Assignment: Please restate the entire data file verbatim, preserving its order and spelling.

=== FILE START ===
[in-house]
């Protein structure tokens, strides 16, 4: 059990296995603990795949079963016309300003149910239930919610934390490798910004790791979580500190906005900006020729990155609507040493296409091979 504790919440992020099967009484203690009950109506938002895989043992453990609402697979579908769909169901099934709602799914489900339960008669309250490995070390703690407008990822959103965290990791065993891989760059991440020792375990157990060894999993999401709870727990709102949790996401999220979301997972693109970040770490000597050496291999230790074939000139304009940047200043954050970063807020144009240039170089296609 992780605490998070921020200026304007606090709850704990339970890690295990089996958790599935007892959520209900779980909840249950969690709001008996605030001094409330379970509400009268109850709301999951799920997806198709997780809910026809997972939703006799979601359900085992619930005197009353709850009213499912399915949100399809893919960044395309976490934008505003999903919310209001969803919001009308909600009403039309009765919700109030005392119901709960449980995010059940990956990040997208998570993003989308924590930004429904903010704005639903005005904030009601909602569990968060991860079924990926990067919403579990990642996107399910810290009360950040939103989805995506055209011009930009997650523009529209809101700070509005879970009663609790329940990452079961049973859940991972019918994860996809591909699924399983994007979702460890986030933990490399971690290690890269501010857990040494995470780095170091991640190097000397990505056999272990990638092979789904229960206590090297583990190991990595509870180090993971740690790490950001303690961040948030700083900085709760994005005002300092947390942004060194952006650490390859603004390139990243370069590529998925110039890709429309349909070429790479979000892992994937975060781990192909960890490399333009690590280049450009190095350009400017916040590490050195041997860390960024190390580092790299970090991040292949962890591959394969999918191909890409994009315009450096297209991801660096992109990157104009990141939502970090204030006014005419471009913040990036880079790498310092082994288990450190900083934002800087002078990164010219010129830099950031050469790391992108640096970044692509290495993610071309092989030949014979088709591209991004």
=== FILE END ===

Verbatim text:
[in-house]
């Protein structure tokens, strides 16, 4: 059990296995603990795949079963016309300003149910239930919610934390490798910004790791979580500190906005900006020729990155609507040493296409091979 504790919440992020099967009484203690009950109506938002895989043992453990609402697979579908769909169901099934709602799914489900339960008669309250490995070390703690407008990822959103965290990791065993891989760059991440020792375990157990060894999993999401709870727990709102949790996401999220979301997972693109970040770490000597050496291999230790074939000139304009940047200043954050970063807020144009240039170089296609 992780605490998070921020200026304007606090709850704990339970890690295990089996958790599935007892959520209900779980909840249950969690709001008996605030001094409330379970509400009268109850709301999951799920997806198709997780809910026809997972939703006799979601359900085992619930005197009353709850009213499912399915949100399809893919960044395309976490934008505003999903919310209001969803919001009308909600009403039309009765919700109030005392119901709960449980995010059940990956990040997208998570993003989308924590930004429904903010704005639903005005904030009601909602569990968060991860079924990926990067919403579990990642996107399910810290009360950040939103989805995506055209011009930009997650523009529209809101700070509005879970009663609790329940990452079961049973859940991972019918994860996809591909699924399983994007979702460890986030933990490399971690290690890269501010857990040494995470780095170091991640190097000397990505056999272990990638092979789904229960206590090297583990190991990595509870180090993971740690790490950001303690961040948030700083900085709760994005005002300092947390942004060194952006650490390859603004390139990243370069590529998925110039890709429309349909070429790479979000892992994937975060781990192909960890490399333009690590280049450009190095350009400017916040590490050195041997860390960024190390580092790299970090991040292949962890591959394969999918191909890409994009315009450096297209991801660096992109990157104009990141939502970090204030006014005419471009913040990036880079790498310092082994288990450190900083934002800087002078990164010219010129830099950031050469790391992108640096970044692509290495993610071309092989030949014979088709591209991004």